Chemotherapy for bowel cancer
Chemotherapy uses drugs to kill or slow the growth of cancer cells while doing the least possible damage to healthy cells.
Learn more about:
- When chemotherapy is used
- How chemotherapy is given
- Side effects of chemotherapy
- Video: What is chemotherapy?
If the cancer has spread outside the bowel to lymph nodes or to other organs, chemotherapy may be recommended:
Before surgery (neoadjuvant)
Some people with locally advanced rectal cancer have chemotherapy before surgery to shrink the tumour and make it easier to remove. You are likely to have chemotherapy together with radiation therapy (chemoradiation).
After surgery (adjuvant)
Chemotherapy may be used after surgery for either colon or rectal cancer to get rid of any remaining cancer cells and reduce the chance of the cancer coming back. If your doctor recommends chemotherapy, you will probably start as soon as your wounds have healed and you’ve recovered your strength, usually within eight weeks.
On its own
If the cancer has spread to other organs, such as the liver or lungs, chemotherapy may be used either to shrink the tumours or to reduce symptoms and make you more comfortable.
You may have chemotherapy through a liquid drip into a vein (intravenously) or as tablets. It may also be given through a thin plastic tube called a central venous access device. Some people have chemotherapy at home through a portable bottle called an infusor pump. You will probably have chemotherapy as a course of several sessions (cycles) over 4–6 months. Your medical oncologist will explain your treatment schedule.
People react to chemotherapy differently – some people have few side effects, while others have many. The side effects depend on the drugs used and the dose. Your medical oncologist or nurse will discuss the likely side effects with you, including how they can be prevented or controlled with medicine. It is uncommon to need a break or change in your treatment.
Common side effects include:
- feeling sick (nausea and vomiting)
- mouth sores and ulcers
- changes in appetite, taste and smell
- sore hands and feet
- hair loss or thinning
- increased risk of catching infections.
Pins and needles, numbness, redness or swelling in the fingers and toes are more common if using the chemotherapy drug called oxaliplatin. Skin peeling and increased sensitivity to sunlight are more common if using the chemotherapy drug called fluorouracil (or 5-FU).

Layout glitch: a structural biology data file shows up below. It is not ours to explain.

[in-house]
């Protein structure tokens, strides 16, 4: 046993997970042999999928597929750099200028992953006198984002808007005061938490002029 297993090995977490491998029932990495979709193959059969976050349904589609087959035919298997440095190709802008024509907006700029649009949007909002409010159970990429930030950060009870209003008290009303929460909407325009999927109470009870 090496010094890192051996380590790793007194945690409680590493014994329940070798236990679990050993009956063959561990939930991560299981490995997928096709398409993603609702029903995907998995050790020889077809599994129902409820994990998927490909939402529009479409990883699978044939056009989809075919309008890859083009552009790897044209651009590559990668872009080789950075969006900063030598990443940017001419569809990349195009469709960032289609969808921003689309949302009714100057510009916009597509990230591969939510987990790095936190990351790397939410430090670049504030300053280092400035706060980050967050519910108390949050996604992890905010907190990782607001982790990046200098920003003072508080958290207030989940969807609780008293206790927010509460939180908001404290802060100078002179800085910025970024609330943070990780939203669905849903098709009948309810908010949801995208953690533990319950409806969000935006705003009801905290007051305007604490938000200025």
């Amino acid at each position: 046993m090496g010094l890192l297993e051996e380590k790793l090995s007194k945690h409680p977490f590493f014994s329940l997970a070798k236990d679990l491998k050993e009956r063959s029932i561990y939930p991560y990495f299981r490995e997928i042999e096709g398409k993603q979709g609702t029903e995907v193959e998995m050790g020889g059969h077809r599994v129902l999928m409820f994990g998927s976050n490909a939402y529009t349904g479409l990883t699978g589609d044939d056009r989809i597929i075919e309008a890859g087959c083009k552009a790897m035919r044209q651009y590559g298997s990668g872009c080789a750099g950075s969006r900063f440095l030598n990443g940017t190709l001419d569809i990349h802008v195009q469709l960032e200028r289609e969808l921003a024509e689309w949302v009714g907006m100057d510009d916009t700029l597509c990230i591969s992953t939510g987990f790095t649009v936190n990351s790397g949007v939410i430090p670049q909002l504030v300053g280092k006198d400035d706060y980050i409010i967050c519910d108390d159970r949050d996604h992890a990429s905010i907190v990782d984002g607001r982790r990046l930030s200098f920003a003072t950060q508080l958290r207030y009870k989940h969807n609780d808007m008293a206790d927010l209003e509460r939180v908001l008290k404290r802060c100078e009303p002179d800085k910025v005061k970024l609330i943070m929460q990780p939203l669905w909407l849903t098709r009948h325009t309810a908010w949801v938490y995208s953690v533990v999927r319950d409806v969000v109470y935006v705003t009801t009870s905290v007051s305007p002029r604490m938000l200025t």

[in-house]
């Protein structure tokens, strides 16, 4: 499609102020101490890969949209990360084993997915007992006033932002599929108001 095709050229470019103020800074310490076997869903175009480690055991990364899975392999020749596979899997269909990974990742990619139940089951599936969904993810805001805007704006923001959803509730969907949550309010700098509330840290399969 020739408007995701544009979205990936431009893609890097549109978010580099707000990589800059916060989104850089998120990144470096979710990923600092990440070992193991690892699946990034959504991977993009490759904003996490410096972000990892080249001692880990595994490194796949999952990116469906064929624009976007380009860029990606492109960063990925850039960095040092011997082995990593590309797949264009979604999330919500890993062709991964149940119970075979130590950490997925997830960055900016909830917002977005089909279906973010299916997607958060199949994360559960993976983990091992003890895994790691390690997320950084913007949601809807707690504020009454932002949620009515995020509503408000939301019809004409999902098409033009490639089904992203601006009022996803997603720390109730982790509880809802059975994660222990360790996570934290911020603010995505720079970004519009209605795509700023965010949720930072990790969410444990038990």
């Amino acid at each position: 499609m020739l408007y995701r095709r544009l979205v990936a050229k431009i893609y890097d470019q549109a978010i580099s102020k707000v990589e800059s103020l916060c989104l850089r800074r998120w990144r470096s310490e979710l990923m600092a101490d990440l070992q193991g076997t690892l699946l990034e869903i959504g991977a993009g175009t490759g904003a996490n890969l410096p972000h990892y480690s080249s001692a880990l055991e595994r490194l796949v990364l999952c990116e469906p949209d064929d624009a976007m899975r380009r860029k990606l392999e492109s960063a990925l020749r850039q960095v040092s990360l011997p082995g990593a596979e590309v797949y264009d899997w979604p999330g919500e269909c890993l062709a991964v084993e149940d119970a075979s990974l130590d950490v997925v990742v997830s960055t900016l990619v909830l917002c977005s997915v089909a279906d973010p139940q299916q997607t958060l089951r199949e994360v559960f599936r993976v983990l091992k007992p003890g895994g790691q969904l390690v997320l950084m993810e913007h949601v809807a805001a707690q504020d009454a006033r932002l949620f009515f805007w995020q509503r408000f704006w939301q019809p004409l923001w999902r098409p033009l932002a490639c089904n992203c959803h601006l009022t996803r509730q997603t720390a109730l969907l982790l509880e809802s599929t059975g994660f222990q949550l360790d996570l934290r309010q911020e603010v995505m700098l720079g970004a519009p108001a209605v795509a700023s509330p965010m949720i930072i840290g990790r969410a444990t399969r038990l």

Keep a record of the doses and names of your chemotherapy drugs handy. This will save time if you become ill and need to visit the emergency department.
For more on this, see Chemotherapy.
|During chemotherapy, you will have a higher risk of getting an infection or bleeding. If you have a temperature over 38°C, contact your doctor or go to the emergency department. Tell your doctor if you feel more tired than usual, or if you bruise or bleed easily.|
Video: What is chemotherapy?
Download a PDF booklet on this topic.
A/Prof Craig Lynch, Colorectal Surgeon, Peter MacCallum Cancer Centre, VIC; Prof Tim Price, Medical Oncologist, The Queen Elizabeth Hospital, Adelaide, and Clinical Professor, Faculty of Medicine, The University of Adelaide, SA; Department of Dietetics, Liverpool Hospital, NSW; Dr Hooi Ee, Gastroenterologist, Sir Charles Gairdner Hospital, WA; Dr Debra Furniss, Radiation Oncologist, Genesis CancerCare, QLD; Jocelyn Head, Consumer; Jackie Johnston, Palliative Care and Stomal Therapy Clinical Nurse Consultant, St Vincent’s Private Hospital, NSW; Zeinah Keen, 13 11 20 Consultant, Cancer Council NSW; Dr Elizabeth Murphy, Head, Colorectal Surgical Unit, Lyell McEwin Hospital, SA. We also thank the health professionals, consumers and editorial teams who have worked on previous editions.
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